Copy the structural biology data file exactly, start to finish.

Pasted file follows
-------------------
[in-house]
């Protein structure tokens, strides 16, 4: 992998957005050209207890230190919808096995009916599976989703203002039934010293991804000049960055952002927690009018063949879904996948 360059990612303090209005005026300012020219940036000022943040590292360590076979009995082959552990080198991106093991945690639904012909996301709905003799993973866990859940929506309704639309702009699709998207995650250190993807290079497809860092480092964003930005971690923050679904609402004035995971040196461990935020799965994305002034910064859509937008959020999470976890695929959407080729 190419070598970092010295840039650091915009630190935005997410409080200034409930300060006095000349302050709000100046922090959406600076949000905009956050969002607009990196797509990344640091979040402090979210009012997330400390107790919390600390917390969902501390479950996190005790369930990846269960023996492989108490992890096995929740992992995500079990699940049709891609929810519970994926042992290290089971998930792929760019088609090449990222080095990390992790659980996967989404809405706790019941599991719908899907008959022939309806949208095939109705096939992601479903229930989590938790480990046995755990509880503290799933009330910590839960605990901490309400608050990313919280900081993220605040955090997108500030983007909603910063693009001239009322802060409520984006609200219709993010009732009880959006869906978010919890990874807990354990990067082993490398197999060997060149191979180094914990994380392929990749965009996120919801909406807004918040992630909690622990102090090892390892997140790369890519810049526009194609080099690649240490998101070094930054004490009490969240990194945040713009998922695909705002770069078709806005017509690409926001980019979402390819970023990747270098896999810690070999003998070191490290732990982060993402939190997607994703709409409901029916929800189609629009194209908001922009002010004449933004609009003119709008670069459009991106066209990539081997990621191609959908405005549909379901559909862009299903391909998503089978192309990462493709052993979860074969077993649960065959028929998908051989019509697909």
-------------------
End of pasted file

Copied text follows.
[in-house]
């Protein structure tokens, strides 16, 4: 992998957005050209207890230190919808096995009916599976989703203002039934010293991804000049960055952002927690009018063949879904996948 360059990612303090209005005026300012020219940036000022943040590292360590076979009995082959552990080198991106093991945690639904012909996301709905003799993973866990859940929506309704639309702009699709998207995650250190993807290079497809860092480092964003930005971690923050679904609402004035995971040196461990935020799965994305002034910064859509937008959020999470976890695929959407080729 190419070598970092010295840039650091915009630190935005997410409080200034409930300060006095000349302050709000100046922090959406600076949000905009956050969002607009990196797509990344640091979040402090979210009012997330400390107790919390600390917390969902501390479950996190005790369930990846269960023996492989108490992890096995929740992992995500079990699940049709891609929810519970994926042992290290089971998930792929760019088609090449990222080095990390992790659980996967989404809405706790019941599991719908899907008959022939309806949208095939109705096939992601479903229930989590938790480990046995755990509880503290799933009330910590839960605990901490309400608050990313919280900081993220605040955090997108500030983007909603910063693009001239009322802060409520984006609200219709993010009732009880959006869906978010919890990874807990354990990067082993490398197999060997060149191979180094914990994380392929990749965009996120919801909406807004918040992630909690622990102090090892390892997140790369890519810049526009194609080099690649240490998101070094930054004490009490969240990194945040713009998922695909705002770069078709806005017509690409926001980019979402390819970023990747270098896999810690070999003998070191490290732990982060993402939190997607994703709409409901029916929800189609629009194209908001922009002010004449933004609009003119709008670069459009991106066209990539081997990621191609959908405005549909379901559909862009299903391909998503089978192309990462493709052993979860074969077993649960065959028929998908051989019509697909």